Ok, so as I noted, I read mainly fiction, with a heavy emphasis on Science Fiction, usually the pulpier the better. I also really like historical fiction. I probably read a book a week so this is by no means the complete set, instead representing books that struck me.
Looking back on 2015 to me the standout historical fiction book was Warriors of the Storm by Bernard Cornwell. Cornwell at this stage has a body of works that span several series, with memorable characters in each. While his most famous is Sharpe to me his best drawn is Uthred of Bebbanberg. In Warriors we see an older Uthred. Cornwall is not shy of ageing his characters. Uthred is creakier, crankier, and if possible even more consumed by his desire to retrieve his inheritance. A few long standing plot threads are drawn together here. His first love, Brida and his eldest son Oswald, whom he calls Judas the Priest play prominent parts and their stories move on. We pay a brief visit to Carlingford, and the scene is overall set for a conclusion in the next couple of books. Uthred is a flawed, violent, deeply conflicted man, a hard character to like but compelling. My fiction book of the year.
Not as violent, but equally conflicted is Harry Bosch. Bosch has, in the Crossing, again and this time for good, left the LAPD. Michael Connelly has him teamed up with his half brother and defence lawyer, the Lincoln Lawyer himself Mickey Haller. Bosch is not keen on working for the other side of the fence, but can he ignore the possibility that his input might free an innocent and identify a guilty? Its a good read, but not at the peak of Bosch, who really works best in but not of the bureaucratic and political milieu of the LAPD. For completists.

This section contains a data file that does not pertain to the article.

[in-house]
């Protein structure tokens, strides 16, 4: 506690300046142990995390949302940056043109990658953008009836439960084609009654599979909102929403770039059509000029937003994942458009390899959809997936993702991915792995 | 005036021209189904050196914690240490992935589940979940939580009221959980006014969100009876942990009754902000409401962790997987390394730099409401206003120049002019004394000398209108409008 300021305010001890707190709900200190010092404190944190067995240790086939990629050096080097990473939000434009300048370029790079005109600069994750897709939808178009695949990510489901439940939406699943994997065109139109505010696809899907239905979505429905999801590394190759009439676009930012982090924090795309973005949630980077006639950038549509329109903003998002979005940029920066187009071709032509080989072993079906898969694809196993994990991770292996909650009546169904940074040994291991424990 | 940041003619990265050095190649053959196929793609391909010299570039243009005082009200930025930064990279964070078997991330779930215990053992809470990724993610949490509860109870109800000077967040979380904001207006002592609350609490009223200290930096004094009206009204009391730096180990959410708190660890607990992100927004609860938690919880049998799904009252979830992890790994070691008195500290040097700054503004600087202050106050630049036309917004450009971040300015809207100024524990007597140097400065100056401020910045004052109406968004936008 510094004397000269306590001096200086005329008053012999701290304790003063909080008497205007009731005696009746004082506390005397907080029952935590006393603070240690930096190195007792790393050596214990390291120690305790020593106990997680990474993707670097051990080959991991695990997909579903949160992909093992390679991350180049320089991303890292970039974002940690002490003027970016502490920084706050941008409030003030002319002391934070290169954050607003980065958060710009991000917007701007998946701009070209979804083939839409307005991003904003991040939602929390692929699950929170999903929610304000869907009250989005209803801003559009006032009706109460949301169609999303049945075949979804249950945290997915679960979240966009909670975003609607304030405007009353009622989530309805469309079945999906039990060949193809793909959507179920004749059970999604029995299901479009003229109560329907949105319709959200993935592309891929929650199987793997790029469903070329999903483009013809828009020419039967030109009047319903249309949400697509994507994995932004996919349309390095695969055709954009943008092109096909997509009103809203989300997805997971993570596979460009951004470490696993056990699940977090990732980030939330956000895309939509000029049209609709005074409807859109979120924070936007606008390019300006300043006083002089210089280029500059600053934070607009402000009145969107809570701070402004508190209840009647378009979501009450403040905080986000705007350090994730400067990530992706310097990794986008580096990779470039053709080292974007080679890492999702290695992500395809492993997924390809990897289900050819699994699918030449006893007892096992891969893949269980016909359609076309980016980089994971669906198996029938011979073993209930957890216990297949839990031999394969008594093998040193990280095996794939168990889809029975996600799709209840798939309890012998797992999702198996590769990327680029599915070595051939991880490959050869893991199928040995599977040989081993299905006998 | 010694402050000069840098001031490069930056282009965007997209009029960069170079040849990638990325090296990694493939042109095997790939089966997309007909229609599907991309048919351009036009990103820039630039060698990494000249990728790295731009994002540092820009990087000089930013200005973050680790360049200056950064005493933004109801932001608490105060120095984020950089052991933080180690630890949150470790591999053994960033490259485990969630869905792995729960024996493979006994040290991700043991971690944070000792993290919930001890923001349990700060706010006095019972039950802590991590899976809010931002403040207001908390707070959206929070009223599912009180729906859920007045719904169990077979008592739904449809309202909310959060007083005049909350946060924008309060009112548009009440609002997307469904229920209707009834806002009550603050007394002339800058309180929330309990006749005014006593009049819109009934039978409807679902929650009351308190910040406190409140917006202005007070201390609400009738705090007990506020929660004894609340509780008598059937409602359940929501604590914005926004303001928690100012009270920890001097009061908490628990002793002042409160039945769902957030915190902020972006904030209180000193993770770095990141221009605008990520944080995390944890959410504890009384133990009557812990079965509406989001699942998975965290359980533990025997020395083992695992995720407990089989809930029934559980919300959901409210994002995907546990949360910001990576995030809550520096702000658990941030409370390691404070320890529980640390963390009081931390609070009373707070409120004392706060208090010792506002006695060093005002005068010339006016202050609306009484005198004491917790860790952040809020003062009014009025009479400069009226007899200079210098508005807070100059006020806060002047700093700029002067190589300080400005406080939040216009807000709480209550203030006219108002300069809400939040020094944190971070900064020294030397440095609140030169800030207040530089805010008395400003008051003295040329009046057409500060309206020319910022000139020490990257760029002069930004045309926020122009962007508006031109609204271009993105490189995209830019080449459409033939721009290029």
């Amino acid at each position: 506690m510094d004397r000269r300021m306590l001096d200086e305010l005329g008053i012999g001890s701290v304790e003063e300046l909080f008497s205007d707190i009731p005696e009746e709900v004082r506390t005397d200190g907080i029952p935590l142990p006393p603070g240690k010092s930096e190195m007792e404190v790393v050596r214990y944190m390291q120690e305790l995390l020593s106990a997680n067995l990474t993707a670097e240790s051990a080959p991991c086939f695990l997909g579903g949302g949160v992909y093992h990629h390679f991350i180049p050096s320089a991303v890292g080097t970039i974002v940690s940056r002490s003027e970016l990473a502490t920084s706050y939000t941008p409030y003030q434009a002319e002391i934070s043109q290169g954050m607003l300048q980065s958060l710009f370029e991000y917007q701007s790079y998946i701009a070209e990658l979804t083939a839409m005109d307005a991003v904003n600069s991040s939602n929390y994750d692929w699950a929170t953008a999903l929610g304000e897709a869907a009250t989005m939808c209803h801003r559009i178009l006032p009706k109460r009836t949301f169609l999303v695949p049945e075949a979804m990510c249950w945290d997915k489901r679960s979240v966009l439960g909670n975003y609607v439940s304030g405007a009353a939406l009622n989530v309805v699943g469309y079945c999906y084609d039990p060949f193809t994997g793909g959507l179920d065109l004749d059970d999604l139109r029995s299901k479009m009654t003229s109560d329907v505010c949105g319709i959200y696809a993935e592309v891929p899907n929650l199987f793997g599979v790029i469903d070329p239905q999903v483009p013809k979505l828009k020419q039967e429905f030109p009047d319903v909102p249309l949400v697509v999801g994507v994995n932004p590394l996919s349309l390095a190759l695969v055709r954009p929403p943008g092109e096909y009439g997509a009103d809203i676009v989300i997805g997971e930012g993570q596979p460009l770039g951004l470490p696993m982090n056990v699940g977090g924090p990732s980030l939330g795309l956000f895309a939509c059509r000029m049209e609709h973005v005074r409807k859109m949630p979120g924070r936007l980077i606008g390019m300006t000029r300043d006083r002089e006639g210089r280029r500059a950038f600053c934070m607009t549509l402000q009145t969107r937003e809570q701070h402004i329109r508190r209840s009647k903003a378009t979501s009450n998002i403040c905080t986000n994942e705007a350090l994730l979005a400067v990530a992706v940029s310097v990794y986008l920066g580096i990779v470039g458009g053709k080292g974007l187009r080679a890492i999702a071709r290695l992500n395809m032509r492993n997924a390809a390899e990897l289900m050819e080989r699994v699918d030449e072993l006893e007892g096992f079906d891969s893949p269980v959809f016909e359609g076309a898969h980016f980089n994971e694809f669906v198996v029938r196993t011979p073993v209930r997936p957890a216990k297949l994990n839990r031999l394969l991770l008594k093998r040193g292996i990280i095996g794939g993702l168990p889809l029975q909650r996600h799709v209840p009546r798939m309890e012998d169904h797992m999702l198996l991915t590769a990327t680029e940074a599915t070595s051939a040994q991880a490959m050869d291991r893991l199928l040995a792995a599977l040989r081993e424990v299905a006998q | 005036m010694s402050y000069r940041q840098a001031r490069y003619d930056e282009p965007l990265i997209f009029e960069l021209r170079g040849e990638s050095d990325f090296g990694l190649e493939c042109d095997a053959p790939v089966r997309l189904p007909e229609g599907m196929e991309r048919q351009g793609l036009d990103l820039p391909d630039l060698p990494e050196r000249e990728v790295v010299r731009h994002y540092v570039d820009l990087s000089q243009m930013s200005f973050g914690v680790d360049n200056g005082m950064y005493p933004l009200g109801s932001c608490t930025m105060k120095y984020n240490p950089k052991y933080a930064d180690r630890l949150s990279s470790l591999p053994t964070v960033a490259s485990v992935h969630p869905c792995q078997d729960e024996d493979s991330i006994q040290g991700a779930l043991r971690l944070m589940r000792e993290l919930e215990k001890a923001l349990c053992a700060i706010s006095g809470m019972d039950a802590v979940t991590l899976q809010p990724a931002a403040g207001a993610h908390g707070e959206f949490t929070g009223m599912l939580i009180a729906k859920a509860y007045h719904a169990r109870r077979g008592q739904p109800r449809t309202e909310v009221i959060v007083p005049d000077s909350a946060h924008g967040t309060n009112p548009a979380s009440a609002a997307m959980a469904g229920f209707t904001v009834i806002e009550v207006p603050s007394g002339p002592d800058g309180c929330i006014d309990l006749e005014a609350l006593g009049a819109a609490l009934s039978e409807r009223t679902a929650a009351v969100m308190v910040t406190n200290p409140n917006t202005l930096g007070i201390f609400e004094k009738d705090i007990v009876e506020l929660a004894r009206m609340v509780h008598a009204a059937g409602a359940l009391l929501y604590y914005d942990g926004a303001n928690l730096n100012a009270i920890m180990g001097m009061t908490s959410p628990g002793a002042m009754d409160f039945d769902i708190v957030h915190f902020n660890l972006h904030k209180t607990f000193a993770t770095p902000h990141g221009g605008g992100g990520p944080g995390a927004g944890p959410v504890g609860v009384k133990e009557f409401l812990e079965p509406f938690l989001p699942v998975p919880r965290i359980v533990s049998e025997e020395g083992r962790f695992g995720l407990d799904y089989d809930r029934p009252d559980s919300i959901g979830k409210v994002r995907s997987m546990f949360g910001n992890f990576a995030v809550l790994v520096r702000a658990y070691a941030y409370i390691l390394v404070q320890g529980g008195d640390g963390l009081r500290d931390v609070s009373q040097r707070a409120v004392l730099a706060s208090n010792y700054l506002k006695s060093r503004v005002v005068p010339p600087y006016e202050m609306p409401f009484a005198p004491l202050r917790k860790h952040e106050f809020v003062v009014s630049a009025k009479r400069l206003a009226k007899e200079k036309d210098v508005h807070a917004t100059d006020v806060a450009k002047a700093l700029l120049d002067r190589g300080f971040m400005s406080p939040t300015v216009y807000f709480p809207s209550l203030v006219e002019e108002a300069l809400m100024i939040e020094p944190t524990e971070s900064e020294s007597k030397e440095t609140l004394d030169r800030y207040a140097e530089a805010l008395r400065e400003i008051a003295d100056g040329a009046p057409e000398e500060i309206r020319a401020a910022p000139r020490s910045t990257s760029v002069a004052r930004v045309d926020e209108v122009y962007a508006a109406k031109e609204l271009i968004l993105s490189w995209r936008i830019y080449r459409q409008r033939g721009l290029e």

Having avoided his work, I started reading some Douglas Richard. SciFi? Technothriller? Both? Hard to characterise . Quantum Lens is those, as well as geopolitical thriller with a caper story thrown in. Its by no means great literature, but has very bad baddies, good goodies, a plucky scientist lady.. you know the drill. Of its kind, its great fun , well plotted and well paced. Yes, the characters dialog makes it sound like George Lucas wrote them and the overall premise is ridiculous, and yes the book will never win prizes for intercultural sensitivity but its a fun way to kill a flight. For what its worth, I have also this year read his books Wired and Split Second and this one is considerably better.
If you crossed John McLain with the Punisher you might get close to Joe Ledger, the hero of the DMS series by Jonathan Maberry. In Predator One we see drone terror. One of the Seven Kings is back (and it doesnt take too much to work out whom) and the threat is notched up another few levels. While one can drop into the Ledgerverse from any book as the series goes on, and this is book 7, the need to be clued into the backstory gets more prominent. This series appears to be converging on the Dead of Night series which itself is an apparent prequel to the Rot and Ruin series. Ledger appears in the latter and we can see him having to get involved in the former so buckle up!